Centre, Hurriyat talks under cloud
3 May 2000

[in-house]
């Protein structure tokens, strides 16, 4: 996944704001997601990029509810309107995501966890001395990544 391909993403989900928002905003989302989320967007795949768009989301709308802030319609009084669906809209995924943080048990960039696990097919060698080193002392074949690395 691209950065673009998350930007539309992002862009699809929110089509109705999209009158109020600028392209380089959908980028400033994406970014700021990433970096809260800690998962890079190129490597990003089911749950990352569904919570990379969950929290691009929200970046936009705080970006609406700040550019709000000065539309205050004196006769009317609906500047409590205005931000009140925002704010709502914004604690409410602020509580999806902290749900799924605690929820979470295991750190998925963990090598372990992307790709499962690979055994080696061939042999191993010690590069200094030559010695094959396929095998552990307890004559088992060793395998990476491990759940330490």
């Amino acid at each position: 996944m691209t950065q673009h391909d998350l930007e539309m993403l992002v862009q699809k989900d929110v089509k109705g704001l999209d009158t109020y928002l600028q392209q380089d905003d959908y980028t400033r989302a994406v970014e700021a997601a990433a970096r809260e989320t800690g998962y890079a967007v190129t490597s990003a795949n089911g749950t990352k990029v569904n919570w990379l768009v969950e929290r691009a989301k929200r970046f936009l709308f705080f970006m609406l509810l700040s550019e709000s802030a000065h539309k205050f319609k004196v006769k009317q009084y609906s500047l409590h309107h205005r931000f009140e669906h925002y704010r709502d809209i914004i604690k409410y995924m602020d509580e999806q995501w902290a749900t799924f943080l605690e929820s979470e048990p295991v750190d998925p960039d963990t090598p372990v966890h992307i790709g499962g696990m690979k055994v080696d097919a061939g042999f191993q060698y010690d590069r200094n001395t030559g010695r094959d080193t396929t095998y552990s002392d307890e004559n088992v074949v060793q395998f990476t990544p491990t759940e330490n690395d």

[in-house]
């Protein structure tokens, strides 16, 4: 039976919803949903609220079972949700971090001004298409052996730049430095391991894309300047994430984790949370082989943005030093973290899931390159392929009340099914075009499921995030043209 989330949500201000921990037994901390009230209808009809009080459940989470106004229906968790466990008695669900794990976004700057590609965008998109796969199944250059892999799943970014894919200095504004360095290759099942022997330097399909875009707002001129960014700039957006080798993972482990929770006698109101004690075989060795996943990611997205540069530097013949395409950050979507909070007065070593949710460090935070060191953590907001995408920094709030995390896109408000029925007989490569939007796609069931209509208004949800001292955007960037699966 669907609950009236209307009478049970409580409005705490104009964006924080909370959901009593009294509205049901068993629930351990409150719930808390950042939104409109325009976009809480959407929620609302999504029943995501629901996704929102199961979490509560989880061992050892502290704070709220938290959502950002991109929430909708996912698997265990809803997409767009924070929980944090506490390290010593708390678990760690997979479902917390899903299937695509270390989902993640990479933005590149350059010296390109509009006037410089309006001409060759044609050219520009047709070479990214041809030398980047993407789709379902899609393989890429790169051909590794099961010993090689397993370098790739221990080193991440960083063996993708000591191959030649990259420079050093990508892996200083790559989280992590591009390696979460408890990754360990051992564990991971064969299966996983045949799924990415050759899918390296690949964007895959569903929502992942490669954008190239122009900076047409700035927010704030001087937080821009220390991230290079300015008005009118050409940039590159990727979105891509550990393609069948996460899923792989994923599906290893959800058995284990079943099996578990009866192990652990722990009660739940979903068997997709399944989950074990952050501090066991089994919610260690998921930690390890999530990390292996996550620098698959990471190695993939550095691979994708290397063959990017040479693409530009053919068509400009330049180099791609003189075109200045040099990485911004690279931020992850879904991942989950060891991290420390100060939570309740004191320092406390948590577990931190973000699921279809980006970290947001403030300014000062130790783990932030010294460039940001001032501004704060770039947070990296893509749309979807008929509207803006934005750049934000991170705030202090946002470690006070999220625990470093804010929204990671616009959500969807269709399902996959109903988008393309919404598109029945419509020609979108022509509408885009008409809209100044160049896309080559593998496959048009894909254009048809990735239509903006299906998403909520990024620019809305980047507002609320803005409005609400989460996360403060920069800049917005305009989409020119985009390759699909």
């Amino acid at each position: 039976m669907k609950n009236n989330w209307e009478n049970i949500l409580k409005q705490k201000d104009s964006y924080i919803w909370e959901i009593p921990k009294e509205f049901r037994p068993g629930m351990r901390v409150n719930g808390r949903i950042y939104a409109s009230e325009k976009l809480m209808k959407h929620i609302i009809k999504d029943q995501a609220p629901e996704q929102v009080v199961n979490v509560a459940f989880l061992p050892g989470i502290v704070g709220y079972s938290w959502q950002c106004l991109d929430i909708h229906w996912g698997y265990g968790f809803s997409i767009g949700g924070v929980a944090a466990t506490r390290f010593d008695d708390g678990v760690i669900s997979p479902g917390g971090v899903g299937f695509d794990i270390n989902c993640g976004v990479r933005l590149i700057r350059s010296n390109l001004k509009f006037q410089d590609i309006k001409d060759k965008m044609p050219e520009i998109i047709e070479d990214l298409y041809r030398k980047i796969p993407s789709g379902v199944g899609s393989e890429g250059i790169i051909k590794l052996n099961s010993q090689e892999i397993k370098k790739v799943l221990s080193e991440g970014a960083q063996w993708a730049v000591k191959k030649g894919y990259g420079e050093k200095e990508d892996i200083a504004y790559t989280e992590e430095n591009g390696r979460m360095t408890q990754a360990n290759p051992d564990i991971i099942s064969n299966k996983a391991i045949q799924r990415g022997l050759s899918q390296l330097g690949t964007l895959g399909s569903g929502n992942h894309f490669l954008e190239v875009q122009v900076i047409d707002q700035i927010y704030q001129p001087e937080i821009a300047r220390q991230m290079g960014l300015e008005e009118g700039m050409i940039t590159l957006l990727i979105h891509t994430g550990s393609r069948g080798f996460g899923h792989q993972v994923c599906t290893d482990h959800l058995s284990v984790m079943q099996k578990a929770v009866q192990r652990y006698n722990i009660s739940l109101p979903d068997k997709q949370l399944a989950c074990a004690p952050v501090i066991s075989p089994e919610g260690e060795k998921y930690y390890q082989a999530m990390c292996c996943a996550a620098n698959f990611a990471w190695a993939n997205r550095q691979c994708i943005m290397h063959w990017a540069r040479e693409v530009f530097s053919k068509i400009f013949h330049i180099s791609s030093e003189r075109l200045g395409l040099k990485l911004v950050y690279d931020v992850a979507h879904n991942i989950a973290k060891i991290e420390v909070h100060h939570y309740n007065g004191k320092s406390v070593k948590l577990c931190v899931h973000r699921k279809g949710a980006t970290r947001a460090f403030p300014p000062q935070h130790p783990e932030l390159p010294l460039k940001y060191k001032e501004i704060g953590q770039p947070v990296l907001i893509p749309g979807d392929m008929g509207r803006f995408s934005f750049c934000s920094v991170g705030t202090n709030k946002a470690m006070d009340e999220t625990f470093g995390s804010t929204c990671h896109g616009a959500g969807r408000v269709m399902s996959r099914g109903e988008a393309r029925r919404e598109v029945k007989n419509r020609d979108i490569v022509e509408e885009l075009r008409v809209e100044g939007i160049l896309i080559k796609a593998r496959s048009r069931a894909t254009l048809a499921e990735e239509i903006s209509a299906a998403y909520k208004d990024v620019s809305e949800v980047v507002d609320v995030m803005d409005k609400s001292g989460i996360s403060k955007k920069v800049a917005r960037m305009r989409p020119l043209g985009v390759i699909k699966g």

New Delhi: IN AN apparent clash of perceptions between the South and North Blocks, chances of an early Centre-Hurriyat Conference dialogue appears bleak. Highly-placed sources said the much-hyped initiative was being managed single-handedly by a select group of bureaucrats at the PMO-level . The Home Ministry that looks after Jammu and Kashmir through a separate Department of J&K Affairs is understood to be groping in the dark over the latest moves. Even as the PMO is reported to have made contact with a section of the Hurriyat leadership through some intermediaries, the Home Ministry is reportedly contemplating an all Party meeting of at least 12 J&K-centric political formations. The meeting is billed to review the prevailing situation in the State ''in continuation of a political process''. The Home Ministry move, according to sources, has been contemplated due to reservations from non-Hurriyat parties, Farooq Abdullah-led National Conference in particular, over PMO''s action in bestowing Hurriyat the hallow of the sole representative of Kashmiris. Significantly, the Home Ministry-sponsored conclave is expected to include representatives from All Buddhist Conference of Ladakh, various Kashmiri Pandit outfits such as Panun Kashmir and Kashmir Samiti, Shabir Shah''s Democratic Freedom Party, Mufti Mohd Sayeed''s Peoples'' Democratic Party, Jammu-based Dogra Manch besides the Congress, BJP and the BSP. Even though an invitation to the Hurriyat leaders for the proposed conclave is not presently ruled out, their participation appears bleak in the light of their known aversion to rub shoulders with, what they perceive, ''pro-India leaders'' of mainline political parties. Hurriyat sources said any kind of a dialogue could take place only after a serious offer was made by the Indian Government without pre-conditions. ''It will be deliberated and discussed thoroughly by the Hurriyat Conference''s General Body and Executive Committee,'' they said, adding that no such offer had yet been made. Sources said a section of J&K political leaders had reservations over the choice of the Centre''s so-called interlocutors as well. The octogenarian former Chief Minister Syed Mir Qasim suffering from ill health over the last few years has been totally out of touch with the political realities of the State for nearly 20 years, they said. Others are also not feeling elated over the reported choice of PN Dhar as an interlocutor. They recall the ouster of Dr Farooq Abdullah as J&K Chief Minister in the early eighties, engineered at the behest of then Prime Minister Indira Gandhi when Mr Dhar''s was her principal secretary. The sources also expressed surprise at the manner by which the PMO had handled such a delicate mission that was fraught with serious implications both for the country and the survival of Hurriyat as a credible organisation to talk peace with the Centre. ''The initiative should have been handled deftly leaving enough space for the Hurriyat leaders to manoeuvre their principal supporters in the Valley for such a dialogue,'' they said.